Civil War
Patriotic
Maine
Government, Politics, and Reform
Military
Quilts
Credit Line:
Gift of Mrs. Charlotte Pullen Scruton
ID Number:
TE*T07726
Accession number:
138338
Catalog number:
T07726
Description:
Mrs. Gilbert (Susannah G.) Pullen and her Sunday school class made this pieced quilt in Augusta, Maine in 1863. She followed the guidelines set by the U.S. Sanitary Commission for bedding to be used in the Civil War. The fourteen young ladies in the Sunday school class contributed over 150 inscriptions that were penned on the quilt's fifteen separate star-patterned blocks. They chose Bible passages, stories to uplift and guide, and riddles to which the answer was only to be found in the Bible. They also provided numerous inscriptions on practical health advice, patriotic messages, and light-hearted riddles. Even personal messages such as: "If you are good looking send me your photograph. Direct to the name in the large square. E.G.D." appeared on the quilt. It was hoped that the quilt would not only provide a diversion for the wounded soldiers during their long days recovering in hospital but also "alleviate or prevent disease and lead to happiness and Heaven." The numerous inscriptions on this quilt provide an insight into the feelings and concerns of the period and perhaps all war eras.
Susannah Pullen expressed hope for correspondence when she penned these words on the quilt: "We have many dear friends connected with the army & any proper letters from any persons embraced in the defense of our country, received by any whose names are on this quilt shall have a reply. Tell us if nothing more its destination. We meet with many others to sew for you every Wednesday and your letters would prompt us to more exertions for our patriots." Two letters remain with the quilt and attest to its use at the Carver and Armory Square Hospitals in Washington D.C. A letter from Sergt. Nelson S. Fales of Nov. 22, 1863 eloquently expresses his gratitude: "Dear Madam I have had the pleasure of seeing the beautiful 'Quilt' sent by you to cheer and comfort the Maine Soldiers. I have read the mottoes, sentiments, etc., inscribed thereon with much pleasure and profit."
On the back of the quilt Susannah Pullen penned these words: “The commencement of this war took place Apr. 12th 1861. The first gun was fired from Fort Sumter. God speed the time when we can tell when, and where, the last gun was fired; & ‘we shall learn war no more.’ If this quilt survives the war we would like to have it returned to Mrs. Gilbert Pullen, Augusta, Me . . . This quilt completed Sept. 1st 1863.” It did survive use during the Civil War, and it was returned to Mrs. Pullen as she requested.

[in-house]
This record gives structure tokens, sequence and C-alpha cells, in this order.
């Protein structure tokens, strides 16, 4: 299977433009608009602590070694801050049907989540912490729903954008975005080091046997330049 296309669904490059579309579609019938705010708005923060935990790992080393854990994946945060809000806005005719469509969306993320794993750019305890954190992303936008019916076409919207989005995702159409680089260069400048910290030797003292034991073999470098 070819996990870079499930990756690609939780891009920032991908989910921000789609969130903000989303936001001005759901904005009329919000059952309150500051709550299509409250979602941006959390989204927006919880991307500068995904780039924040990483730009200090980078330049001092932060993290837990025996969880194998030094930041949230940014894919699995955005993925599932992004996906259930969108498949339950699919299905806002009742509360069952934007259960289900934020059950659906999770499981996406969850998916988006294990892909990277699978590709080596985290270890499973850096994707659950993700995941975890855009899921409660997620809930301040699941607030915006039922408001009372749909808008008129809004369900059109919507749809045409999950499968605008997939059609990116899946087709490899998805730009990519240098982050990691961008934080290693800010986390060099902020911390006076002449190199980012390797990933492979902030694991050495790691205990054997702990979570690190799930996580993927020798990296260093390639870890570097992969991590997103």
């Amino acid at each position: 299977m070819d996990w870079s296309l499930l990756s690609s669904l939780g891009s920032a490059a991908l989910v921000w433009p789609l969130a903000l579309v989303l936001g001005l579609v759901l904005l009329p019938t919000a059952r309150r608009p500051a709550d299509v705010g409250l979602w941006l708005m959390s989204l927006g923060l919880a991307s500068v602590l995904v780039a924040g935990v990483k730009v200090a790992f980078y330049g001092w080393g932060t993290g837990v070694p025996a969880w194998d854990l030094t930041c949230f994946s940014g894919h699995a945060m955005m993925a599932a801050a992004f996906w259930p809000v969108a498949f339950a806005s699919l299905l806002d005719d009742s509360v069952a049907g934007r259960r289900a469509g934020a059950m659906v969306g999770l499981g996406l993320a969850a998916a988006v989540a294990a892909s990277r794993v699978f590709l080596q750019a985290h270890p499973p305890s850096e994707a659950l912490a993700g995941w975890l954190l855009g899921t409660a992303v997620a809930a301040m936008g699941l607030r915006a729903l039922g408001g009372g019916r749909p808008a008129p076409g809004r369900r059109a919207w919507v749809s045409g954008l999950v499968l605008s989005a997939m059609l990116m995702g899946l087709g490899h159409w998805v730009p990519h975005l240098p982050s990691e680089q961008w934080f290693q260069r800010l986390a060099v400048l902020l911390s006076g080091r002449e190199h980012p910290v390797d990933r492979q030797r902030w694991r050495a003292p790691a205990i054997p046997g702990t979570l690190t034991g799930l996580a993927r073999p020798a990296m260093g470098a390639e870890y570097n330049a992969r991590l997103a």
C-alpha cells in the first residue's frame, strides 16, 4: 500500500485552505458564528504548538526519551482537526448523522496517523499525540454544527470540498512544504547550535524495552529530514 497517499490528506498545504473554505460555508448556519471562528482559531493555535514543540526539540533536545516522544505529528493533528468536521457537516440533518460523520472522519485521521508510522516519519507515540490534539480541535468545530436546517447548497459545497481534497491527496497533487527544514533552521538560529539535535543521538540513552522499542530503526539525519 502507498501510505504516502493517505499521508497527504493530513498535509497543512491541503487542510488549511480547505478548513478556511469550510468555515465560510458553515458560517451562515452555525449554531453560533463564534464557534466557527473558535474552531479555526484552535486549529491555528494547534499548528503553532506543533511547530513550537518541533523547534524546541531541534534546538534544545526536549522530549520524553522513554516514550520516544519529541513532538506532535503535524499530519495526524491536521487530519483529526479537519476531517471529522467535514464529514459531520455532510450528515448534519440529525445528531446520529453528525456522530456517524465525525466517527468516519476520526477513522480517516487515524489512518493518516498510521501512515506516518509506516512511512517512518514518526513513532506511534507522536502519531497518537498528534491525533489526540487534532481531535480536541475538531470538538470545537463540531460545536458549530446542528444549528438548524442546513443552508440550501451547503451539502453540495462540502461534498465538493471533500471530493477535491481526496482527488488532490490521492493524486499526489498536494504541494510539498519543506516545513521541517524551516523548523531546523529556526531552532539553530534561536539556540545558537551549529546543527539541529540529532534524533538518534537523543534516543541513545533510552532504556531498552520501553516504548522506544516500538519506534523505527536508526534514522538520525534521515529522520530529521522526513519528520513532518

Susannah G. Corey was born in Brookline, Massachusetts in 1816. She married Gilbert Pullen (1810-1890) April 26, 1840. Gilbert was listed as a marble cutter on the 1850 census. They lived in Augusta, Maine with their two daughters, Susan E. and Charlotte. Susannah and Gilbert were members of the First Baptist Church. Susannah died November 26, 1871, and is buried in the Forest Grove Cemetery in Augusta, Maine.
Susannah Pullen's Civil War Quilt was exhibited at a library in Augusta, Maine, for many years. Over time the inscriptions faded, but fortunately a transcription of them was made in the early-twentieth century. In 1936 Susannah’s granddaughter, Gertrude B. Davis, donated the quilt in her mother’s name, Charlotte Pullen Scruton. It is a reminder of the efforts of the many women who used their needlework and organizational skills to provide comfort for the armies of both the North and South.
Location:
Currently not on view
See more items in:
Home and Community Life: Textiles
Quilts
Data Source:
National Museum of American History, Kenneth E. Behring Center
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Personal and public: Civil War portraits

Creator:
National Museum of American History, Kenneth E. Behring Center
Type:
YouTube Videos
Uploaded:
2011-09-25T17:06:16.000Z
Metadata Updated:
2014-06-04T20:13:10.000Z
Topic:
American History
YouTube Category:
Education
Views:
1777
Video Title:
Personal and public: Civil War portraits
Description:
While the photographs of battlefields are absolutely compelling, Shannon Perich, curator of Photographic History, is really interested in the ways in which personal relationships with photography during a national crisis help us understand the nuances of past individual experiences. By drilling down to the personal, the complexities of the political, social and cultural life are revealed and create a richer history. This video was created by Matt Lemanski, in partnership with the American University School of Communication. Learn more on our blog: http://blog.americanhistory.si.edu/osaycanyousee/2011/10/civil-war-portraits-where-personal-and-public-meet-video.html
Video Duration:
302 seconds
See more by:
SmithsonianAmHistory
YouTube Channel:
SmithsonianAmHistory
Data Source:
National Museum of American History, Kenneth E. Behring Center
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Gardner's Photographic Sketchbook of the Civil War. Volume 2

Maker:
Gardner, Alexander
Physical Description:
paper (overall material)
Object Name:
photographs, album
Date made:
1866
Subject:
Art
Photography
National Treasures exhibit
Gardner's Sketchbook
Event:
Civil War
Related Publication: